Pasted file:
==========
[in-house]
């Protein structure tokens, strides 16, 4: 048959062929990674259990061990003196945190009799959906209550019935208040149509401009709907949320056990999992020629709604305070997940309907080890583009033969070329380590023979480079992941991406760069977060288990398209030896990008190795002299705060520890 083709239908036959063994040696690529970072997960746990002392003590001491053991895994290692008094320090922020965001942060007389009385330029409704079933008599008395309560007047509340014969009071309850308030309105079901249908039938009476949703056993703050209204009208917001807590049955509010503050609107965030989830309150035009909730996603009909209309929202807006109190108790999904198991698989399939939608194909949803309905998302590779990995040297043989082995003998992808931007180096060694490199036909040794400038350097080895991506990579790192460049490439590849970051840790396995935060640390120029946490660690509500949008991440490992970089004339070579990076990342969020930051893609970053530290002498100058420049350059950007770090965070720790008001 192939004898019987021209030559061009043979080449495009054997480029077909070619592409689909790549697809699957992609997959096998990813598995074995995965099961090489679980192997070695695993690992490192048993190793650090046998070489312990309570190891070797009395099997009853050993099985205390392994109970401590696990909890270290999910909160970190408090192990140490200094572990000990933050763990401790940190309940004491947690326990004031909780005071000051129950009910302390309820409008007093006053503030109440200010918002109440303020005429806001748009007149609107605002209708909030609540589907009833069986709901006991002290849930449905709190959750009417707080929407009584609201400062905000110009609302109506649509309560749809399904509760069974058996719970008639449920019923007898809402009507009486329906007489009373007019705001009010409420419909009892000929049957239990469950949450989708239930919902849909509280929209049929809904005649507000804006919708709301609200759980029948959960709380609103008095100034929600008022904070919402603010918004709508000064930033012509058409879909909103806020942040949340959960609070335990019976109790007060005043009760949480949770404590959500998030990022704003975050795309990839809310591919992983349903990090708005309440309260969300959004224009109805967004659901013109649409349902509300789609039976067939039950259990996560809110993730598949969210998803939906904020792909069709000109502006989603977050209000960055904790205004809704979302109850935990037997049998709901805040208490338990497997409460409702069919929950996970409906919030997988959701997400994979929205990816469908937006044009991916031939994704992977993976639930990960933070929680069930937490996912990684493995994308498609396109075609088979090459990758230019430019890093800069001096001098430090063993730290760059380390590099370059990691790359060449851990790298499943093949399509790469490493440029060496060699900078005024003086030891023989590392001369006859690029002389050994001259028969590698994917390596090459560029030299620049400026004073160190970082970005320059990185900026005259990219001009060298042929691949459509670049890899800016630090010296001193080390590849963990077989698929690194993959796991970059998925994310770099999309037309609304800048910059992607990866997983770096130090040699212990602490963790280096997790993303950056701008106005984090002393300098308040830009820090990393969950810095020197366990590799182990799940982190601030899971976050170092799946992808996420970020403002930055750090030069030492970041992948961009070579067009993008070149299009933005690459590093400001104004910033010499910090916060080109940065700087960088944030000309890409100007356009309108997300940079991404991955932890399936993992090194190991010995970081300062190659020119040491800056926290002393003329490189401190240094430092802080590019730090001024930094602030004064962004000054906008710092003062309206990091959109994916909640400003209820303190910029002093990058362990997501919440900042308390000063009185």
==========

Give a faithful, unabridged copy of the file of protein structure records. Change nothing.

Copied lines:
[in-house]
């Protein structure tokens, strides 16, 4: 048959062929990674259990061990003196945190009799959906209550019935208040149509401009709907949320056990999992020629709604305070997940309907080890583009033969070329380590023979480079992941991406760069977060288990398209030896990008190795002299705060520890 083709239908036959063994040696690529970072997960746990002392003590001491053991895994290692008094320090922020965001942060007389009385330029409704079933008599008395309560007047509340014969009071309850308030309105079901249908039938009476949703056993703050209204009208917001807590049955509010503050609107965030989830309150035009909730996603009909209309929202807006109190108790999904198991698989399939939608194909949803309905998302590779990995040297043989082995003998992808931007180096060694490199036909040794400038350097080895991506990579790192460049490439590849970051840790396995935060640390120029946490660690509500949008991440490992970089004339070579990076990342969020930051893609970053530290002498100058420049350059950007770090965070720790008001 192939004898019987021209030559061009043979080449495009054997480029077909070619592409689909790549697809699957992609997959096998990813598995074995995965099961090489679980192997070695695993690992490192048993190793650090046998070489312990309570190891070797009395099997009853050993099985205390392994109970401590696990909890270290999910909160970190408090192990140490200094572990000990933050763990401790940190309940004491947690326990004031909780005071000051129950009910302390309820409008007093006053503030109440200010918002109440303020005429806001748009007149609107605002209708909030609540589907009833069986709901006991002290849930449905709190959750009417707080929407009584609201400062905000110009609302109506649509309560749809399904509760069974058996719970008639449920019923007898809402009507009486329906007489009373007019705001009010409420419909009892000929049957239990469950949450989708239930919902849909509280929209049929809904005649507000804006919708709301609200759980029948959960709380609103008095100034929600008022904070919402603010918004709508000064930033012509058409879909909103806020942040949340959960609070335990019976109790007060005043009760949480949770404590959500998030990022704003975050795309990839809310591919992983349903990090708005309440309260969300959004224009109805967004659901013109649409349902509300789609039976067939039950259990996560809110993730598949969210998803939906904020792909069709000109502006989603977050209000960055904790205004809704979302109850935990037997049998709901805040208490338990497997409460409702069919929950996970409906919030997988959701997400994979929205990816469908937006044009991916031939994704992977993976639930990960933070929680069930937490996912990684493995994308498609396109075609088979090459990758230019430019890093800069001096001098430090063993730290760059380390590099370059990691790359060449851990790298499943093949399509790469490493440029060496060699900078005024003086030891023989590392001369006859690029002389050994001259028969590698994917390596090459560029030299620049400026004073160190970082970005320059990185900026005259990219001009060298042929691949459509670049890899800016630090010296001193080390590849963990077989698929690194993959796991970059998925994310770099999309037309609304800048910059992607990866997983770096130090040699212990602490963790280096997790993303950056701008106005984090002393300098308040830009820090990393969950810095020197366990590799182990799940982190601030899971976050170092799946992808996420970020403002930055750090030069030492970041992948961009070579067009993008070149299009933005690459590093400001104004910033010499910090916060080109940065700087960088944030000309890409100007356009309108997300940079991404991955932890399936993992090194190991010995970081300062190659020119040491800056926290002393003329490189401190240094430092802080590019730090001024930094602030004064962004000054906008710092003062309206990091959109994916909640400003209820303190910029002093990058362990997501919440900042308390000063009185």